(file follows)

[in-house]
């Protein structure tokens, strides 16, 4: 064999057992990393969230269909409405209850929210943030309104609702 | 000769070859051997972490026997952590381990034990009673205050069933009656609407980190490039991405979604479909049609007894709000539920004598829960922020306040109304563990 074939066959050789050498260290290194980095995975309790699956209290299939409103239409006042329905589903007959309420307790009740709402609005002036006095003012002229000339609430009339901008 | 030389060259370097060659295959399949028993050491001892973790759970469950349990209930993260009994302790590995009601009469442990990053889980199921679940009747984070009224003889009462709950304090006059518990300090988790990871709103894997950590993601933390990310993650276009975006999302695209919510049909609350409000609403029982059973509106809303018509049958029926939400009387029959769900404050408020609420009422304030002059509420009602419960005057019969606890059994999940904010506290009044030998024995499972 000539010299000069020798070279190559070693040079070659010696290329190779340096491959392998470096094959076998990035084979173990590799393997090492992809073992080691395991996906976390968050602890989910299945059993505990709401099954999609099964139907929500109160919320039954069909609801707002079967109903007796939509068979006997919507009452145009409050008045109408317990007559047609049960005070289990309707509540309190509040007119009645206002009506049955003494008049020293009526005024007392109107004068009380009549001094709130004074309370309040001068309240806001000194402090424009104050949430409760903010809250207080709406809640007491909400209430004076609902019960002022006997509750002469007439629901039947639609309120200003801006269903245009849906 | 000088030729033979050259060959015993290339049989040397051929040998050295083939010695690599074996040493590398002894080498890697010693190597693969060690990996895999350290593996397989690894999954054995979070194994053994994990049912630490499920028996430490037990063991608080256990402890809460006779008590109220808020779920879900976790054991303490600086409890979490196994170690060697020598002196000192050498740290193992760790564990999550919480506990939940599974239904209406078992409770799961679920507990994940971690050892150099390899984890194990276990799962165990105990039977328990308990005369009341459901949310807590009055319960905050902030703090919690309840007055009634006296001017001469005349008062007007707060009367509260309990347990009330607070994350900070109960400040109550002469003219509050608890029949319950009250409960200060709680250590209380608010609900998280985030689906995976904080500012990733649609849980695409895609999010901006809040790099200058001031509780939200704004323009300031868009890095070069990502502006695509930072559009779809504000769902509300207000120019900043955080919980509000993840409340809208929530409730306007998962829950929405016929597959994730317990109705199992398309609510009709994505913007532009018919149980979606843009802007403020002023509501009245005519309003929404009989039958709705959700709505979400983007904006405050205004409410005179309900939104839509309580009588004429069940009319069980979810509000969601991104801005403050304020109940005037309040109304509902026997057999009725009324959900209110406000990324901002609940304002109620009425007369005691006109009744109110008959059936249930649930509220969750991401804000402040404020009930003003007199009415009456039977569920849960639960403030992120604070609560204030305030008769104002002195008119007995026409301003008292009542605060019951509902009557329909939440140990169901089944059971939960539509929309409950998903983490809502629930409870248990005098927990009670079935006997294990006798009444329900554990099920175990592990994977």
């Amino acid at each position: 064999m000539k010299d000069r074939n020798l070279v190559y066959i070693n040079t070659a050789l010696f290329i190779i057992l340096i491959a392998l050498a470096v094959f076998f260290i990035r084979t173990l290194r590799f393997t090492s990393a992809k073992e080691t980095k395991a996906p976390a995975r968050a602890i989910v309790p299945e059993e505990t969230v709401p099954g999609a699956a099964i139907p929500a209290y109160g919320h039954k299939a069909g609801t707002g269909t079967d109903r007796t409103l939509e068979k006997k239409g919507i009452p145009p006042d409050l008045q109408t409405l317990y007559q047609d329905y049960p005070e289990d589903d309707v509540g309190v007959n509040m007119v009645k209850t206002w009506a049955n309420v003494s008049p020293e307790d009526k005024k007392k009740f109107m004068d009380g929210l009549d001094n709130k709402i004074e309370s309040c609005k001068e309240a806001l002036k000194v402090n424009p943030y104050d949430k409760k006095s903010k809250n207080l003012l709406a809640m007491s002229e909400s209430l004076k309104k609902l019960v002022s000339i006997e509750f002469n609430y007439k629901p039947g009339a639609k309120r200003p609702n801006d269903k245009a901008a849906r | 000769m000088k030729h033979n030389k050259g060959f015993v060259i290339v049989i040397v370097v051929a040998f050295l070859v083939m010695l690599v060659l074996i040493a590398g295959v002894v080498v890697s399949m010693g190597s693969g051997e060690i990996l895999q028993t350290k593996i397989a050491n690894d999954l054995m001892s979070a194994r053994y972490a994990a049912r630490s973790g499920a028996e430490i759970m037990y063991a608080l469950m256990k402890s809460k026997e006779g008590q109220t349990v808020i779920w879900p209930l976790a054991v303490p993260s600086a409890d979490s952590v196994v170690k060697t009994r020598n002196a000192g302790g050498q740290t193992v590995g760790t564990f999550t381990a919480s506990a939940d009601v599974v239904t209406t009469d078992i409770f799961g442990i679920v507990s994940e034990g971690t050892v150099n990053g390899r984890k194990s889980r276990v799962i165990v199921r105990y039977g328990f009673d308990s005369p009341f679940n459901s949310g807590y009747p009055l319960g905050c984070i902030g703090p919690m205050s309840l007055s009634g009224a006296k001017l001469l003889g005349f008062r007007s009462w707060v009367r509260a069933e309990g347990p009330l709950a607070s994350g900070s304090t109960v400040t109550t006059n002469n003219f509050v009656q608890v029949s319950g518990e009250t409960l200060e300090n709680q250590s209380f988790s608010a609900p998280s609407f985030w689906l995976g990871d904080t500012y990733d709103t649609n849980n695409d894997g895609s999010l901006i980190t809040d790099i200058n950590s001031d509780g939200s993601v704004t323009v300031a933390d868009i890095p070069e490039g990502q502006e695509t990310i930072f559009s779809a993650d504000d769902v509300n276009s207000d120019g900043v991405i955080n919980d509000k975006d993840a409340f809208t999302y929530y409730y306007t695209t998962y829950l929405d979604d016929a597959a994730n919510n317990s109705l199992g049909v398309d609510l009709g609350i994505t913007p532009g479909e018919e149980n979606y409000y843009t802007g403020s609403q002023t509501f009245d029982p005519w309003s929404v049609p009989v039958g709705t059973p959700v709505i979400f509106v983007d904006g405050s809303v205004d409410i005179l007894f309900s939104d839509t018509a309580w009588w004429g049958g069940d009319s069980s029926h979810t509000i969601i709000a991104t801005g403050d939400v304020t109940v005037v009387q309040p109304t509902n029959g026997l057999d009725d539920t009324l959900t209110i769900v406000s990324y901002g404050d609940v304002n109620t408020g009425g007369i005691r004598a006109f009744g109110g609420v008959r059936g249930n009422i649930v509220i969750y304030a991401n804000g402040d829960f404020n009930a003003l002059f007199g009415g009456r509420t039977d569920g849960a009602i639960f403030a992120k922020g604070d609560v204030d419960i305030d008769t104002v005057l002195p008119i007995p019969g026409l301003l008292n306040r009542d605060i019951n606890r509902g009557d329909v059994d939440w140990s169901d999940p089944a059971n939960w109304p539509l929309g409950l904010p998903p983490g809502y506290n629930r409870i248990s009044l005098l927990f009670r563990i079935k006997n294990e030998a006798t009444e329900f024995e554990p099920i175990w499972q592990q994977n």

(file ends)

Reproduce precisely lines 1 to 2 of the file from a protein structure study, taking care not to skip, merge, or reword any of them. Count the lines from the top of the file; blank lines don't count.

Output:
[in-house]
């Protein structure tokens, strides 16, 4: 064999057992990393969230269909409405209850929210943030309104609702 | 000769070859051997972490026997952590381990034990009673205050069933009656609407980190490039991405979604479909049609007894709000539920004598829960922020306040109304563990 074939066959050789050498260290290194980095995975309790699956209290299939409103239409006042329905589903007959309420307790009740709402609005002036006095003012002229000339609430009339901008 | 030389060259370097060659295959399949028993050491001892973790759970469950349990209930993260009994302790590995009601009469442990990053889980199921679940009747984070009224003889009462709950304090006059518990300090988790990871709103894997950590993601933390990310993650276009975006999302695209919510049909609350409000609403029982059973509106809303018509049958029926939400009387029959769900404050408020609420009422304030002059509420009602419960005057019969606890059994999940904010506290009044030998024995499972 000539010299000069020798070279190559070693040079070659010696290329190779340096491959392998470096094959076998990035084979173990590799393997090492992809073992080691395991996906976390968050602890989910299945059993505990709401099954999609099964139907929500109160919320039954069909609801707002079967109903007796939509068979006997919507009452145009409050008045109408317990007559047609049960005070289990309707509540309190509040007119009645206002009506049955003494008049020293009526005024007392109107004068009380009549001094709130004074309370309040001068309240806001000194402090424009104050949430409760903010809250207080709406809640007491909400209430004076609902019960002022006997509750002469007439629901039947639609309120200003801006269903245009849906 | 000088030729033979050259060959015993290339049989040397051929040998050295083939010695690599074996040493590398002894080498890697010693190597693969060690990996895999350290593996397989690894999954054995979070194994053994994990049912630490499920028996430490037990063991608080256990402890809460006779008590109220808020779920879900976790054991303490600086409890979490196994170690060697020598002196000192050498740290193992760790564990999550919480506990939940599974239904209406078992409770799961679920507990994940971690050892150099390899984890194990276990799962165990105990039977328990308990005369009341459901949310807590009055319960905050902030703090919690309840007055009634006296001017001469005349008062007007707060009367509260309990347990009330607070994350900070109960400040109550002469003219509050608890029949319950009250409960200060709680250590209380608010609900998280985030689906995976904080500012990733649609849980695409895609999010901006809040790099200058001031509780939200704004323009300031868009890095070069990502502006695509930072559009779809504000769902509300207000120019900043955080919980509000993840409340809208929530409730306007998962829950929405016929597959994730317990109705199992398309609510009709994505913007532009018919149980979606843009802007403020002023509501009245005519309003929404009989039958709705959700709505979400983007904006405050205004409410005179309900939104839509309580009588004429069940009319069980979810509000969601991104801005403050304020109940005037309040109304509902026997057999009725009324959900209110406000990324901002609940304002109620009425007369005691006109009744109110008959059936249930649930509220969750991401804000402040404020009930003003007199009415009456039977569920849960639960403030992120604070609560204030305030008769104002002195008119007995026409301003008292009542605060019951509902009557329909939440140990169901089944059971939960539509929309409950998903983490809502629930409870248990005098927990009670079935006997294990006798009444329900554990099920175990592990994977």